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South African Broadcasting Corporation Copyright ©
2000 - 2005 SABC

SARS could be target for international fraudsters

February 03, 2007, 18:15

The Business Report reported on 2 February that taxpayers could soon claim tax deductions for a wide variety of mental "disorders". In fact, these disorders do not exist.

The report quoting Eugene Bendel, an independent Tax Consultant, states that taxpayers could claim for disorders listed in the Diagnostic Manual of Mental Disorders (DSM). Yet this document is extremely controversial and its credibility shown to be compromised.

Suzette Pelser, Executive Director of the Citizens Commission on Human Rights (CCHR), a mental health watchdog group, said "A fact almost never discussed is that unlike physical diseases a mental disease is not discovered. It is described and then voted into existence by a panel of psychiatrists of the American Psychiatric Association (APA). That is the DSM. Not a single disorder on that list has a blood or other objective test to show the existence of any abnormality."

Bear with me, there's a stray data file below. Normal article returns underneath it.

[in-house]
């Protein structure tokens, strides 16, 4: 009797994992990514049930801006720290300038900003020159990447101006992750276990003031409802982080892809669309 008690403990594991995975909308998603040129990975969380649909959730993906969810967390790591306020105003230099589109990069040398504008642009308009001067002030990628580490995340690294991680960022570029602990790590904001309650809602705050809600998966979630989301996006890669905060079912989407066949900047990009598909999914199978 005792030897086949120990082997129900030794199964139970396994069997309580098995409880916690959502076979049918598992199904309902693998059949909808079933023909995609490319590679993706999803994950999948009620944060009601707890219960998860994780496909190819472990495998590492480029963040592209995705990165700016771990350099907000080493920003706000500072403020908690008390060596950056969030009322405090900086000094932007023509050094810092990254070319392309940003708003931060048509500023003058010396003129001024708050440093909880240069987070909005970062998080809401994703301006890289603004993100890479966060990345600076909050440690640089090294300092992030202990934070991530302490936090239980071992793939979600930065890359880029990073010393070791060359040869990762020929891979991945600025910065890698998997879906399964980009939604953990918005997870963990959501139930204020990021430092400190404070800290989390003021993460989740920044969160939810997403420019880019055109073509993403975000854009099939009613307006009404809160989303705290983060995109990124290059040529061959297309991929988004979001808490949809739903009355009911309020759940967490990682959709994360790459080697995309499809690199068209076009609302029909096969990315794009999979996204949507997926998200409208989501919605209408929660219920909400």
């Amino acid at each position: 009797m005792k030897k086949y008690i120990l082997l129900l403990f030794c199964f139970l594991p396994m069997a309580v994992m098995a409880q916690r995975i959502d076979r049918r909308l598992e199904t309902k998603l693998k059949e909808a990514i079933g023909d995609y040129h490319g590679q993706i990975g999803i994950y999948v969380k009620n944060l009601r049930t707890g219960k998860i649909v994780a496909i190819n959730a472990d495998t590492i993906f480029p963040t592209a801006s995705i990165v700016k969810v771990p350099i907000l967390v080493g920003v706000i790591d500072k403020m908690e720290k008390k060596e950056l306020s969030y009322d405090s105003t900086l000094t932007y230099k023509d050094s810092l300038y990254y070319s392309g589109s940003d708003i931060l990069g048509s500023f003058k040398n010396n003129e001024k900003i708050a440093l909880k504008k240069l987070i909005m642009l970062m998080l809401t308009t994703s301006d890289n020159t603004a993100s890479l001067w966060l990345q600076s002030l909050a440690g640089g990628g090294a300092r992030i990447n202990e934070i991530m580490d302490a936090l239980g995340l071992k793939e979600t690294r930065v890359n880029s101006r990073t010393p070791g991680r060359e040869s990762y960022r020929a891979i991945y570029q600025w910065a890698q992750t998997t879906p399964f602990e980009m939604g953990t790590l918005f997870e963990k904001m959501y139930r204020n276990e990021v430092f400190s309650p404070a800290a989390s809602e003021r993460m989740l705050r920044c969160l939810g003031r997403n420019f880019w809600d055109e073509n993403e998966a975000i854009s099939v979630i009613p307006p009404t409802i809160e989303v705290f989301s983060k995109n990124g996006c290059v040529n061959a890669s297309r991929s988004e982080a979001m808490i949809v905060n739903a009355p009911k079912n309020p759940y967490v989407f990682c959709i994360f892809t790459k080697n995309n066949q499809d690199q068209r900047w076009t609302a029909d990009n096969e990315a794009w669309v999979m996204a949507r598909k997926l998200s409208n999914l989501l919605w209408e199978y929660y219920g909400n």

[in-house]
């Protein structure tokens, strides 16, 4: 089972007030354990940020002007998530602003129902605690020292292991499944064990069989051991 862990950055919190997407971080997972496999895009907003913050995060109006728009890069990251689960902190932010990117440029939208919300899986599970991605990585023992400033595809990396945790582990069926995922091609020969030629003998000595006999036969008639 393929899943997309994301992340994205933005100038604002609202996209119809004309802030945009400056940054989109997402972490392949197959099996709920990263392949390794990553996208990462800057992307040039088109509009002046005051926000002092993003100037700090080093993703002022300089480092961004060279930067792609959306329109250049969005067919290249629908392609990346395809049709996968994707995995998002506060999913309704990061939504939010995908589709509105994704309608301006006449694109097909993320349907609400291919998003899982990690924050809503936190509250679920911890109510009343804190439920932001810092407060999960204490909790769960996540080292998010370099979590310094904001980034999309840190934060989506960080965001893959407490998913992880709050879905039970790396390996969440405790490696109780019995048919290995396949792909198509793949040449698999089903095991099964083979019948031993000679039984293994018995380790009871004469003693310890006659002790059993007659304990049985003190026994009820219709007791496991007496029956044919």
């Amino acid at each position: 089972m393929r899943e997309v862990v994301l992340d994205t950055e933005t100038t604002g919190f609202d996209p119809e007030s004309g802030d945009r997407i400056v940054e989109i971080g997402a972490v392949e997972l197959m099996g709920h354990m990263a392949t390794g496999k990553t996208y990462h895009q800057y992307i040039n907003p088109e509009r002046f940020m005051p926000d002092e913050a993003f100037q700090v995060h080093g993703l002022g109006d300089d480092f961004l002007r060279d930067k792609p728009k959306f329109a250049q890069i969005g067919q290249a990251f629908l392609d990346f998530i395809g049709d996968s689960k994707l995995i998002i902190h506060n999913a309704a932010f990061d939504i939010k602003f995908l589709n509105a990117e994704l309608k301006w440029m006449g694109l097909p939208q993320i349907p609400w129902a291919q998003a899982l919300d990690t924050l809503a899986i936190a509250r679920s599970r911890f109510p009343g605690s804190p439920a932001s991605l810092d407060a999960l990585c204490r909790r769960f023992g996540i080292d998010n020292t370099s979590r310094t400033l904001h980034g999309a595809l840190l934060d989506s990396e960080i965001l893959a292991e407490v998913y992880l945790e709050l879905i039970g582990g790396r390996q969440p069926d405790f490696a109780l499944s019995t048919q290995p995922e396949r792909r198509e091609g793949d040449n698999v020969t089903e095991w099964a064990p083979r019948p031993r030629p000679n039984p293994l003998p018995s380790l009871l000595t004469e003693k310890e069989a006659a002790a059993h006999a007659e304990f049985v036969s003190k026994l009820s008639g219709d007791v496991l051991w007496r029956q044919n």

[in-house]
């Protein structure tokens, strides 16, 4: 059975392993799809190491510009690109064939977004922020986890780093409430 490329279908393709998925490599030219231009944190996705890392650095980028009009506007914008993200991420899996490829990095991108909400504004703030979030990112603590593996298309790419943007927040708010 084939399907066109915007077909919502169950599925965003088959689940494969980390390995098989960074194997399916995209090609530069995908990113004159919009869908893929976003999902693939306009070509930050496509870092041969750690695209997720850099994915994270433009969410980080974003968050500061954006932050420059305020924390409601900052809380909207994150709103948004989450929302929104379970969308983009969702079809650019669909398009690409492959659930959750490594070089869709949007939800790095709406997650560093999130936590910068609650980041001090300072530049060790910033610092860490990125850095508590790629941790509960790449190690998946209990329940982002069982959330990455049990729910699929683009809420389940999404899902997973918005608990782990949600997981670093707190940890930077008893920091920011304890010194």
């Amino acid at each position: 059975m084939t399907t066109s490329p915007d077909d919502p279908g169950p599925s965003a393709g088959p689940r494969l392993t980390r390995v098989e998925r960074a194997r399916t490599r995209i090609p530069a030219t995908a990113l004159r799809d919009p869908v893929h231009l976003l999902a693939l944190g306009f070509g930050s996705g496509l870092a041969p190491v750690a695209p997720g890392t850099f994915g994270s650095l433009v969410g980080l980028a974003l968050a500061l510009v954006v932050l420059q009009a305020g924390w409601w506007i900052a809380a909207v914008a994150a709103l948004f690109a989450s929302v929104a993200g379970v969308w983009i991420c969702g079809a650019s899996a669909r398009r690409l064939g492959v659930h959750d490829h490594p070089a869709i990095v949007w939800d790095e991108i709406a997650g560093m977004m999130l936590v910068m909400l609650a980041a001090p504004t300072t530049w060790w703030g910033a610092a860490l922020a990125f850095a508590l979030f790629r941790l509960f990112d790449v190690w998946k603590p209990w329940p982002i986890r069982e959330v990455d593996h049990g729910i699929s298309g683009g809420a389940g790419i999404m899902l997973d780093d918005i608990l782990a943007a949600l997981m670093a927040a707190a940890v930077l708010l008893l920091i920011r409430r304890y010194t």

A study published in April 2006 by Lisa Cosgrove, an American psychologist from the University of Massachusetts and Sheldon Krimsky, an American university professor, documented that 100% of the experts on the DSM panels overseeing "mood disorders" were financially involved with drug companies. Every disorder on the list has an accompanying drug for its treatment.

Pelser stated further that "The DSM in 1968 was 118 pages long. Today it is a staggering 886 and lists such disorders as 'Caffeine Related Disorder' for someone who drinks too much coffee to 'mathematics disorder'. A billion dollar industry has been built around prescribing mind altering drugs for these unscientific, unprovable diseases."

CCHR advises that SARS should be more than a little skeptical about claims for such disorders and the public should be wary of unscrupulous psychiatrists pushing psychiatric drugs with the lure of tax deductions. - Sapa